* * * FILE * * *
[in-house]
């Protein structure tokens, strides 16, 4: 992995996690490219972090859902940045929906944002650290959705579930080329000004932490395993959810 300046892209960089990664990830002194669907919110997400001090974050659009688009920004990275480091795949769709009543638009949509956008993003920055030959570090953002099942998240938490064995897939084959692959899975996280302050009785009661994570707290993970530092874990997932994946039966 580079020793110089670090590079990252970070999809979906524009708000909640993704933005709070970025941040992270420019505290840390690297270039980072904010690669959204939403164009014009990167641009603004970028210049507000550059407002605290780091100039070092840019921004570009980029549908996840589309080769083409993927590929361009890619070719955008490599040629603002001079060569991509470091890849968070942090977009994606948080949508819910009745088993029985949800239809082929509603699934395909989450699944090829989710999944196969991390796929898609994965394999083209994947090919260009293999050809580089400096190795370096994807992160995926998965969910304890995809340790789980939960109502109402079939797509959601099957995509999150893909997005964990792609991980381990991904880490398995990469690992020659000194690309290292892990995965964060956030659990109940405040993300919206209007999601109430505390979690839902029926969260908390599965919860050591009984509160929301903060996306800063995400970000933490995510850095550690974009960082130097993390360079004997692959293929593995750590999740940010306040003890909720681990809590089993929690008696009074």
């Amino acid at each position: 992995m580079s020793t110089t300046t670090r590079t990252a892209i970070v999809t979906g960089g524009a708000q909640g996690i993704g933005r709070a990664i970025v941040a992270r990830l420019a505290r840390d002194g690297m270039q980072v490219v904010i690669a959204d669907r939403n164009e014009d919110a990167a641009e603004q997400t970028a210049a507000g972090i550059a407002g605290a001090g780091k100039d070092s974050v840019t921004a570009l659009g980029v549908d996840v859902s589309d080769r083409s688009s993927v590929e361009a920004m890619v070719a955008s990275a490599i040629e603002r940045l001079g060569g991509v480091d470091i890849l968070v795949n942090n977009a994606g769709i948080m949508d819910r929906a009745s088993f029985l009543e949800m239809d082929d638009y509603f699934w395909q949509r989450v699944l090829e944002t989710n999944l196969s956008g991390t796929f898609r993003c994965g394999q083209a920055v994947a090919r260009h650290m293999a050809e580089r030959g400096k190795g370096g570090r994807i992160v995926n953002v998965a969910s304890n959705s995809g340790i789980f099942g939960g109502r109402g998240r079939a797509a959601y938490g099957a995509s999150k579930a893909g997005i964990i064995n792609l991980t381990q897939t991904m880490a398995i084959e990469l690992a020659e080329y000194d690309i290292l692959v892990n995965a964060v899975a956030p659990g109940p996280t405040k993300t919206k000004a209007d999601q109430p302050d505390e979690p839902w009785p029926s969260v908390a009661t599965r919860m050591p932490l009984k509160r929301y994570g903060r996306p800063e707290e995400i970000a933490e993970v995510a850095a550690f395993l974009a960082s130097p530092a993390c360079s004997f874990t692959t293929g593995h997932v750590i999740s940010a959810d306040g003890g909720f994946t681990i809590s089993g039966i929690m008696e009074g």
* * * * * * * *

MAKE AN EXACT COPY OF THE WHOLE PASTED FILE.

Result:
[in-house]
């Protein structure tokens, strides 16, 4: 992995996690490219972090859902940045929906944002650290959705579930080329000004932490395993959810 300046892209960089990664990830002194669907919110997400001090974050659009688009920004990275480091795949769709009543638009949509956008993003920055030959570090953002099942998240938490064995897939084959692959899975996280302050009785009661994570707290993970530092874990997932994946039966 580079020793110089670090590079990252970070999809979906524009708000909640993704933005709070970025941040992270420019505290840390690297270039980072904010690669959204939403164009014009990167641009603004970028210049507000550059407002605290780091100039070092840019921004570009980029549908996840589309080769083409993927590929361009890619070719955008490599040629603002001079060569991509470091890849968070942090977009994606948080949508819910009745088993029985949800239809082929509603699934395909989450699944090829989710999944196969991390796929898609994965394999083209994947090919260009293999050809580089400096190795370096994807992160995926998965969910304890995809340790789980939960109502109402079939797509959601099957995509999150893909997005964990792609991980381990991904880490398995990469690992020659000194690309290292892990995965964060956030659990109940405040993300919206209007999601109430505390979690839902029926969260908390599965919860050591009984509160929301903060996306800063995400970000933490995510850095550690974009960082130097993390360079004997692959293929593995750590999740940010306040003890909720681990809590089993929690008696009074």
């Amino acid at each position: 992995m580079s020793t110089t300046t670090r590079t990252a892209i970070v999809t979906g960089g524009a708000q909640g996690i993704g933005r709070a990664i970025v941040a992270r990830l420019a505290r840390d002194g690297m270039q980072v490219v904010i690669a959204d669907r939403n164009e014009d919110a990167a641009e603004q997400t970028a210049a507000g972090i550059a407002g605290a001090g780091k100039d070092s974050v840019t921004a570009l659009g980029v549908d996840v859902s589309d080769r083409s688009s993927v590929e361009a920004m890619v070719a955008s990275a490599i040629e603002r940045l001079g060569g991509v480091d470091i890849l968070v795949n942090n977009a994606g769709i948080m949508d819910r929906a009745s088993f029985l009543e949800m239809d082929d638009y509603f699934w395909q949509r989450v699944l090829e944002t989710n999944l196969s956008g991390t796929f898609r993003c994965g394999q083209a920055v994947a090919r260009h650290m293999a050809e580089r030959g400096k190795g370096g570090r994807i992160v995926n953002v998965a969910s304890n959705s995809g340790i789980f099942g939960g109502r109402g998240r079939a797509a959601y938490g099957a995509s999150k579930a893909g997005i964990i064995n792609l991980t381990q897939t991904m880490a398995i084959e990469l690992a020659e080329y000194d690309i290292l692959v892990n995965a964060v899975a956030p659990g109940p996280t405040k993300t919206k000004a209007d999601q109430p302050d505390e979690p839902w009785p029926s969260v908390a009661t599965r919860m050591p932490l009984k509160r929301y994570g903060r996306p800063e707290e995400i970000a933490e993970v995510a850095a550690f395993l974009a960082s130097p530092a993390c360079s004997f874990t692959t293929g593995h997932v750590i999740s940010a959810d306040g003890g909720f994946t681990i809590s089993g039966i929690m008696e009074g």